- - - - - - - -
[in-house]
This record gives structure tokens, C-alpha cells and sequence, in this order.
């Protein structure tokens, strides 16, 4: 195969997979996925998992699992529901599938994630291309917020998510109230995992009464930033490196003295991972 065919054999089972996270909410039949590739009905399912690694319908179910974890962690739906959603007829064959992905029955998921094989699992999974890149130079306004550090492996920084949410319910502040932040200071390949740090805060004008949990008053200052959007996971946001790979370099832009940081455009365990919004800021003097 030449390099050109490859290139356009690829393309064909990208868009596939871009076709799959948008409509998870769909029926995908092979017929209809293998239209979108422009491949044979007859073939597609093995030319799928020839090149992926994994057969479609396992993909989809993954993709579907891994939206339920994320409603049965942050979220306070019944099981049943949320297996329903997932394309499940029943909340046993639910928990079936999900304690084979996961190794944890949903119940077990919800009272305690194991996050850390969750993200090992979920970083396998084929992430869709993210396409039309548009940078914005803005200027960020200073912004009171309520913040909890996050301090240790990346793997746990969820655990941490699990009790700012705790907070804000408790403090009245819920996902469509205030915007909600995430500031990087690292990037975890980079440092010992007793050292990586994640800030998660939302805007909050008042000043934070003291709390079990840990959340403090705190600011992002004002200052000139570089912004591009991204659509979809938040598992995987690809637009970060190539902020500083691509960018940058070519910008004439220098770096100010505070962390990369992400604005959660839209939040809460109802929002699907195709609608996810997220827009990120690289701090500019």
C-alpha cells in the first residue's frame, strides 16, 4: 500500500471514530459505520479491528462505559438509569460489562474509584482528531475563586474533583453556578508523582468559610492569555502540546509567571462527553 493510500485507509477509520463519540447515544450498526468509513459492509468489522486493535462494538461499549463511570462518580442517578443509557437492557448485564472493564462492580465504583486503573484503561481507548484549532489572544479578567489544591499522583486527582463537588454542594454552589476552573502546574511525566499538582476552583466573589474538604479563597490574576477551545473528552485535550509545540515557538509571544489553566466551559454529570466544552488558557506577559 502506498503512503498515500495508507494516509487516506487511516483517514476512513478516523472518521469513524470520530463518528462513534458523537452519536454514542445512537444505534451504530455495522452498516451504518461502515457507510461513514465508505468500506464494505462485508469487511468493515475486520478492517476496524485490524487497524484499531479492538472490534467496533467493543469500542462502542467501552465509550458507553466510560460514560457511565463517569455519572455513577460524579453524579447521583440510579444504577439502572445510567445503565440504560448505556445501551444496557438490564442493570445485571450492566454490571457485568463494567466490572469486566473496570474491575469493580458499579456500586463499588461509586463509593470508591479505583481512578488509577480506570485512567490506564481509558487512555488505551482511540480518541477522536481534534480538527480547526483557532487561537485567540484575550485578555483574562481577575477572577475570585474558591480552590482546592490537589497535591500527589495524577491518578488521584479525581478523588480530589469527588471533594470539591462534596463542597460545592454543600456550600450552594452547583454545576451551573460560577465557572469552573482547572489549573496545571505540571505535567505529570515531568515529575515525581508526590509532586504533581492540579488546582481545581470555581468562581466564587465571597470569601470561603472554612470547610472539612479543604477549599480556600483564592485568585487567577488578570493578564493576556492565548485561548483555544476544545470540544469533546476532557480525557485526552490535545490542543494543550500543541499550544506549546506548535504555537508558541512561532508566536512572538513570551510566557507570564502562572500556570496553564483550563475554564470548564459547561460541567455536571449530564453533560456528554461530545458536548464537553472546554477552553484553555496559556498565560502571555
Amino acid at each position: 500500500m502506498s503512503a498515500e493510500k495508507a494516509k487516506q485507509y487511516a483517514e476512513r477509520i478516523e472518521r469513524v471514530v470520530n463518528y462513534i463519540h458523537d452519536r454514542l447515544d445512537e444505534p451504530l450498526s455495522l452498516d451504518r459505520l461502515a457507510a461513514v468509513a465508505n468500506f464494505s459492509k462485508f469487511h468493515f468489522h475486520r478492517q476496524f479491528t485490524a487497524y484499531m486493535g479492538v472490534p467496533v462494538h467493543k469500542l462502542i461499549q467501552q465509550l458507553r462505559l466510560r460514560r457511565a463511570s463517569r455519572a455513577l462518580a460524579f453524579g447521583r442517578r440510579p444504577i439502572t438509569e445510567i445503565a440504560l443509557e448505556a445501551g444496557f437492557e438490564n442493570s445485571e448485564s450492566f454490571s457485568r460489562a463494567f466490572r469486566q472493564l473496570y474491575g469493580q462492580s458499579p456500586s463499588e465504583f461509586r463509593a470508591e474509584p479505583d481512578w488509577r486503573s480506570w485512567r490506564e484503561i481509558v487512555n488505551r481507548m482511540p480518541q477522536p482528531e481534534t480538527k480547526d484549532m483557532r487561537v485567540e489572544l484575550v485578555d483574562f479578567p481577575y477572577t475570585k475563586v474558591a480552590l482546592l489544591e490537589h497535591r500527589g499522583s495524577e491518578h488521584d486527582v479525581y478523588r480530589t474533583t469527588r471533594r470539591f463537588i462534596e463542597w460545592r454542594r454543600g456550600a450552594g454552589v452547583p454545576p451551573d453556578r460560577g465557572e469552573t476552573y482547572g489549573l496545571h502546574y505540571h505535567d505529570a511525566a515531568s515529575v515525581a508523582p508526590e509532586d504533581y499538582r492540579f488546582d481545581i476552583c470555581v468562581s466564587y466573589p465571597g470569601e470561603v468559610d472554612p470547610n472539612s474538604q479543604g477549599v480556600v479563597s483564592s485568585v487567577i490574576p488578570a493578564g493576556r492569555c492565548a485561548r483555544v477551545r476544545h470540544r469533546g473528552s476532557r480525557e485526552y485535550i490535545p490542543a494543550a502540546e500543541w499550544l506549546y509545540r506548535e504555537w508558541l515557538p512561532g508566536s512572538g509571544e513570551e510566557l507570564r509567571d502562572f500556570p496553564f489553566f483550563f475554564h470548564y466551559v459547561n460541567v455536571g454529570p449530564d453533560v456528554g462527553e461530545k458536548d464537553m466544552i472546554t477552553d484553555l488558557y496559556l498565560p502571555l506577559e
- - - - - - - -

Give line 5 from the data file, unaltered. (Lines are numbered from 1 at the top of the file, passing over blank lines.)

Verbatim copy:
Amino acid at each position: 500500500m502506498s503512503a498515500e493510500k495508507a494516509k487516506q485507509y487511516a483517514e476512513r477509520i478516523e472518521r469513524v471514530v470520530n463518528y462513534i463519540h458523537d452519536r454514542l447515544d445512537e444505534p451504530l450498526s455495522l452498516d451504518r459505520l461502515a457507510a461513514v468509513a465508505n468500506f464494505s459492509k462485508f469487511h468493515f468489522h475486520r478492517q476496524f479491528t485490524a487497524y484499531m486493535g479492538v472490534p467496533v462494538h467493543k469500542l462502542i461499549q467501552q465509550l458507553r462505559l466510560r460514560r457511565a463511570s463517569r455519572a455513577l462518580a460524579f453524579g447521583r442517578r440510579p444504577i439502572t438509569e445510567i445503565a440504560l443509557e448505556a445501551g444496557f437492557e438490564n442493570s445485571e448485564s450492566f454490571s457485568r460489562a463494567f466490572r469486566q472493564l473496570y474491575g469493580q462492580s458499579p456500586s463499588e465504583f461509586r463509593a470508591e474509584p479505583d481512578w488509577r486503573s480506570w485512567r490506564e484503561i481509558v487512555n488505551r481507548m482511540p480518541q477522536p482528531e481534534t480538527k480547526d484549532m483557532r487561537v485567540e489572544l484575550v485578555d483574562f479578567p481577575y477572577t475570585k475563586v474558591a480552590l482546592l489544591e490537589h497535591r500527589g499522583s495524577e491518578h488521584d486527582v479525581y478523588r480530589t474533583t469527588r471533594r470539591f463537588i462534596e463542597w460545592r454542594r454543600g456550600a450552594g454552589v452547583p454545576p451551573d453556578r460560577g465557572e469552573t476552573y482547572g489549573l496545571h502546574y505540571h505535567d505529570a511525566a515531568s515529575v515525581a508523582p508526590e509532586d504533581y499538582r492540579f488546582d481545581i476552583c470555581v468562581s466564587y466573589p465571597g470569601e470561603v468559610d472554612p470547610n472539612s474538604q479543604g477549599v480556600v479563597s483564592s485568585v487567577i490574576p488578570a493578564g493576556r492569555c492565548a485561548r483555544v477551545r476544545h470540544r469533546g473528552s476532557r480525557e485526552y485535550i490535545p490542543a494543550a502540546e500543541w499550544l506549546y509545540r506548535e504555537w508558541l515557538p512561532g508566536s512572538g509571544e513570551e510566557l507570564r509567571d502562572f500556570p496553564f489553566f483550563f475554564h470548564y466551559v459547561n460541567v455536571g454529570p449530564d453533560v456528554g462527553e461530545k458536548d464537553m466544552i472546554t477552553d484553555l488558557y496559556l498565560p502571555l506577559e